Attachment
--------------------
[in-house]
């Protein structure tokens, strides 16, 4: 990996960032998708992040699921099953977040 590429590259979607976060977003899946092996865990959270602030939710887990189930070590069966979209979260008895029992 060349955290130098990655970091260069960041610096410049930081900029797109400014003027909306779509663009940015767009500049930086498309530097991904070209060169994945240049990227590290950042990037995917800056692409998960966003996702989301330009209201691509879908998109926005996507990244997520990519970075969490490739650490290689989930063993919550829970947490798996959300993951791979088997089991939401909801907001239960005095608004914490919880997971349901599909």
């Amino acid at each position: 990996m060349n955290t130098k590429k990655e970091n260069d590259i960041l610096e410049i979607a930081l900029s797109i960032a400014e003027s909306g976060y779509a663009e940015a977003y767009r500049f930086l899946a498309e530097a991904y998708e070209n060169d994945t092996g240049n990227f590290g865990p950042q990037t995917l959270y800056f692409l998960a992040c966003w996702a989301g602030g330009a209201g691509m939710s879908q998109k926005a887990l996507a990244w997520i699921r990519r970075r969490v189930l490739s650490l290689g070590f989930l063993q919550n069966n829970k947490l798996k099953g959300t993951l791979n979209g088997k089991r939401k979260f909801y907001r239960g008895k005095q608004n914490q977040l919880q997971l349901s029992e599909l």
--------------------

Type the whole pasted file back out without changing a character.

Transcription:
[in-house]
């Protein structure tokens, strides 16, 4: 990996960032998708992040699921099953977040 590429590259979607976060977003899946092996865990959270602030939710887990189930070590069966979209979260008895029992 060349955290130098990655970091260069960041610096410049930081900029797109400014003027909306779509663009940015767009500049930086498309530097991904070209060169994945240049990227590290950042990037995917800056692409998960966003996702989301330009209201691509879908998109926005996507990244997520990519970075969490490739650490290689989930063993919550829970947490798996959300993951791979088997089991939401909801907001239960005095608004914490919880997971349901599909």
């Amino acid at each position: 990996m060349n955290t130098k590429k990655e970091n260069d590259i960041l610096e410049i979607a930081l900029s797109i960032a400014e003027s909306g976060y779509a663009e940015a977003y767009r500049f930086l899946a498309e530097a991904y998708e070209n060169d994945t092996g240049n990227f590290g865990p950042q990037t995917l959270y800056f692409l998960a992040c966003w996702a989301g602030g330009a209201g691509m939710s879908q998109k926005a887990l996507a990244w997520i699921r990519r970075r969490v189930l490739s650490l290689g070590f989930l063993q919550n069966n829970k947490l798996k099953g959300t993951l791979n979209g088997k089991r939401k979260f909801y907001r239960g008895k005095q608004n914490q977040l919880q997971l349901s029992e599909l």